Wednesday, March 21, 2007

Boston Marathon Banners

Today Bill Rodgers, four-time winner of both the Boston and New York City Marathons, climbed aboard a cherry picker to unveil the 111th Boston Marathon banners. The event, which traditionally welcomes spring and unofficially kicks off marathon activities, took place at the Boston Marathon finish line in Copley Square.

The Boston Marathon is the oldest annual marathon and ranks as one of the most prestigious road racing events in the world. John Hancock Financial Services is celebrating the 21st year of its sponsorship of the race, which takes place on Monday, April 16, 2007.

"It's always an honor to raise the John Hancock banners," Bill Rodgers said. "When people see the banners in March, there is a buzz that moves through the city since everyone knows the Marathon is right around the corner. I believe a lot of Bostonians and die-hard running fans are counting down the days until Marathon Monday."

John Hancock provides hundreds of banners, which will be hung throughout the city in the coming days to celebrate the race and the achievements of the athletes. The colorfully designed banners will add a welcomed sign of spring to the streets of Boston.

"This is always an exciting time of year," Guy Morse, Executive Director of the Boston Athletic Association, said. "The hanging of the Boston Marathon banners is a harbinger of spring as everyone's attention turns toward race day."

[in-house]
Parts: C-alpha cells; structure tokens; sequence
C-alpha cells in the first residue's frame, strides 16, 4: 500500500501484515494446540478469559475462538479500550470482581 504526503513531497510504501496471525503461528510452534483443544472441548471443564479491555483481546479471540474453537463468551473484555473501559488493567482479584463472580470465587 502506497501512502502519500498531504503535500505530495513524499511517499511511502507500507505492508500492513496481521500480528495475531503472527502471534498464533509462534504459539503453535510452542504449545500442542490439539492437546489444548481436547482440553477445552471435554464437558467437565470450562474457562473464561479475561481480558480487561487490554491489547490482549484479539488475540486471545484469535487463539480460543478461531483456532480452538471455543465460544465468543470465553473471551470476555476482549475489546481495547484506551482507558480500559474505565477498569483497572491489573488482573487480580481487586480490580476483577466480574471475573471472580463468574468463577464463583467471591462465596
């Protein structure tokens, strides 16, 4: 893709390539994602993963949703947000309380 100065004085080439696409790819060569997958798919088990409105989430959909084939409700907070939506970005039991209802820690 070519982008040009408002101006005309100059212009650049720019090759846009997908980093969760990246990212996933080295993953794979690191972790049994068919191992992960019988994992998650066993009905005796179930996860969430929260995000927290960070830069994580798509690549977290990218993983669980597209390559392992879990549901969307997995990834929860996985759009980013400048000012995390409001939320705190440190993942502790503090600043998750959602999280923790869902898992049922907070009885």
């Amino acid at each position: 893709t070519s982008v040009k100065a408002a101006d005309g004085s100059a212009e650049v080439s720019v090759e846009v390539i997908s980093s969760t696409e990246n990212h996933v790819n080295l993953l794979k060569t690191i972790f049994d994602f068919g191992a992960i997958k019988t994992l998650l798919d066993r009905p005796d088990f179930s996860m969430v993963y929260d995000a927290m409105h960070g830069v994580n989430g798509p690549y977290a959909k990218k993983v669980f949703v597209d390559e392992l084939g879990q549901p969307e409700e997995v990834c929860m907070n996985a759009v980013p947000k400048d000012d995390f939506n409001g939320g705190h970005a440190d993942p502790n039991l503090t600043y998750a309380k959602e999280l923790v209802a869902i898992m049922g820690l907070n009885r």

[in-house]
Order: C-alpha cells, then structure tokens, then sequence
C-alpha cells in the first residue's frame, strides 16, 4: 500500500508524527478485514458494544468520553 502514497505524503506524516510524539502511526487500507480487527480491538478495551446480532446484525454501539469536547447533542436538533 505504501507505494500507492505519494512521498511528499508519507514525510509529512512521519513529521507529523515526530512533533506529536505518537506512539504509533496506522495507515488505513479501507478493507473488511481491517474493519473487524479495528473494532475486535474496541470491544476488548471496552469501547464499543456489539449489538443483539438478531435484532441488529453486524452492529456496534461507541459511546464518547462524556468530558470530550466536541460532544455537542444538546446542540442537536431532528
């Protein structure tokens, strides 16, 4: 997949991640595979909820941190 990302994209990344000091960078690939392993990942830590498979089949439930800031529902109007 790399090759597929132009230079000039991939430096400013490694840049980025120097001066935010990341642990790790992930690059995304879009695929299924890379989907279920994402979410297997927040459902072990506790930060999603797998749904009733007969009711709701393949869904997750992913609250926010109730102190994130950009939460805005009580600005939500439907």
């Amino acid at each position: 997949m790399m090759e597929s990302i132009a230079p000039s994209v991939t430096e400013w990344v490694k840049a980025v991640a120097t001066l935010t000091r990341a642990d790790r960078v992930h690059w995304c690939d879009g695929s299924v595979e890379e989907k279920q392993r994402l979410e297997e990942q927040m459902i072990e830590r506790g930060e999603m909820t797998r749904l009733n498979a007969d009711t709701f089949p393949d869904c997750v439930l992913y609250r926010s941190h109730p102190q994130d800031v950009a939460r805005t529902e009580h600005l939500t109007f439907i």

A Massachusetts local, Rodgers has raced competitively in the top echelon of his sport for more than a quarter century. The two American records he set at Boston in 1975 (2:09:55) and 1979 (2:09:27) remain among the fastest times ever run. In the history of the race only Rodgers and two other men, Clarence DeMar and Gerard Cote, have been crowned champion four or more times. Ranked the number one marathon runner in the world by Track & Field News three times during his career, Rodgers won Boston in 1975 and then was a three-peat winner from 1978-80.

In 1999, Runners World ranked him the number 10 world marathoner of the century, and he was inducted into the USA Track and Field Hall of Fame and the National Distance Running Hall of Fame. In 1998 and 2000, USA Track and Field ranked him the number one runner in his age division (50-54). In 2001, he finished first in the 50-59 division at the B.A.A. Half Marathon. Rodgers has set 13 masters road records since he turned 40 and continues to run about 25 races a year with impressive results.